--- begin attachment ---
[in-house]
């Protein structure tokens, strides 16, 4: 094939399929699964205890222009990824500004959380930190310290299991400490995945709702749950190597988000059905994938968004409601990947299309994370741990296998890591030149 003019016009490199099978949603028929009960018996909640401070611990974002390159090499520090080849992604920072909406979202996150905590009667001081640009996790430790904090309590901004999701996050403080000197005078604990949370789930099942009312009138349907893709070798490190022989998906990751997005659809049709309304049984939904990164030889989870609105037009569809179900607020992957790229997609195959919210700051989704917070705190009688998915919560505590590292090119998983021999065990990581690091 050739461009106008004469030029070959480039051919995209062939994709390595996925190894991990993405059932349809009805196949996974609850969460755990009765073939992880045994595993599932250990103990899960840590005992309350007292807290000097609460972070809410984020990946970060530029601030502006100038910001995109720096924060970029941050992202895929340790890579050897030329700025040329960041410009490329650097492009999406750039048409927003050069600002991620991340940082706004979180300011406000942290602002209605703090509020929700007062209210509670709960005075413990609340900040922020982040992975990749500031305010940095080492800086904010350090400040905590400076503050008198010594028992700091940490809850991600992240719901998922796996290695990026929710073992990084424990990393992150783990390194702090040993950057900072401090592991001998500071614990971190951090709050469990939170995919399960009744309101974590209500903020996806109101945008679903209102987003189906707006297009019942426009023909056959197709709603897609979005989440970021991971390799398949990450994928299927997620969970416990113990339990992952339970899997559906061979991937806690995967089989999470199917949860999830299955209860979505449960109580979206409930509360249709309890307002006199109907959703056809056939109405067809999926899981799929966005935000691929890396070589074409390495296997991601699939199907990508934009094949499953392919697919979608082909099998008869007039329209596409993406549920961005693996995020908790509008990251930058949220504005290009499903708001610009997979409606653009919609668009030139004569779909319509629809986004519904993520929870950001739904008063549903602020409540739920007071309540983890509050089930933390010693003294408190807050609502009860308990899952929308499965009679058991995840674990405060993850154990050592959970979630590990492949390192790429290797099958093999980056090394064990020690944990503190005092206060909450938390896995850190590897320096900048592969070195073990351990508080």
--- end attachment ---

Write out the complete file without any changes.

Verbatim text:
[in-house]
């Protein structure tokens, strides 16, 4: 094939399929699964205890222009990824500004959380930190310290299991400490995945709702749950190597988000059905994938968004409601990947299309994370741990296998890591030149 003019016009490199099978949603028929009960018996909640401070611990974002390159090499520090080849992604920072909406979202996150905590009667001081640009996790430790904090309590901004999701996050403080000197005078604990949370789930099942009312009138349907893709070798490190022989998906990751997005659809049709309304049984939904990164030889989870609105037009569809179900607020992957790229997609195959919210700051989704917070705190009688998915919560505590590292090119998983021999065990990581690091 050739461009106008004469030029070959480039051919995209062939994709390595996925190894991990993405059932349809009805196949996974609850969460755990009765073939992880045994595993599932250990103990899960840590005992309350007292807290000097609460972070809410984020990946970060530029601030502006100038910001995109720096924060970029941050992202895929340790890579050897030329700025040329960041410009490329650097492009999406750039048409927003050069600002991620991340940082706004979180300011406000942290602002209605703090509020929700007062209210509670709960005075413990609340900040922020982040992975990749500031305010940095080492800086904010350090400040905590400076503050008198010594028992700091940490809850991600992240719901998922796996290695990026929710073992990084424990990393992150783990390194702090040993950057900072401090592991001998500071614990971190951090709050469990939170995919399960009744309101974590209500903020996806109101945008679903209102987003189906707006297009019942426009023909056959197709709603897609979005989440970021991971390799398949990450994928299927997620969970416990113990339990992952339970899997559906061979991937806690995967089989999470199917949860999830299955209860979505449960109580979206409930509360249709309890307002006199109907959703056809056939109405067809999926899981799929966005935000691929890396070589074409390495296997991601699939199907990508934009094949499953392919697919979608082909099998008869007039329209596409993406549920961005693996995020908790509008990251930058949220504005290009499903708001610009997979409606653009919609668009030139004569779909319509629809986004519904993520929870950001739904008063549903602020409540739920007071309540983890509050089930933390010693003294408190807050609502009860308990899952929308499965009679058991995840674990405060993850154990050592959970979630590990492949390192790429290797099958093999980056090394064990020690944990503190005092206060909450938390896995850190590897320096900048592969070195073990351990508080």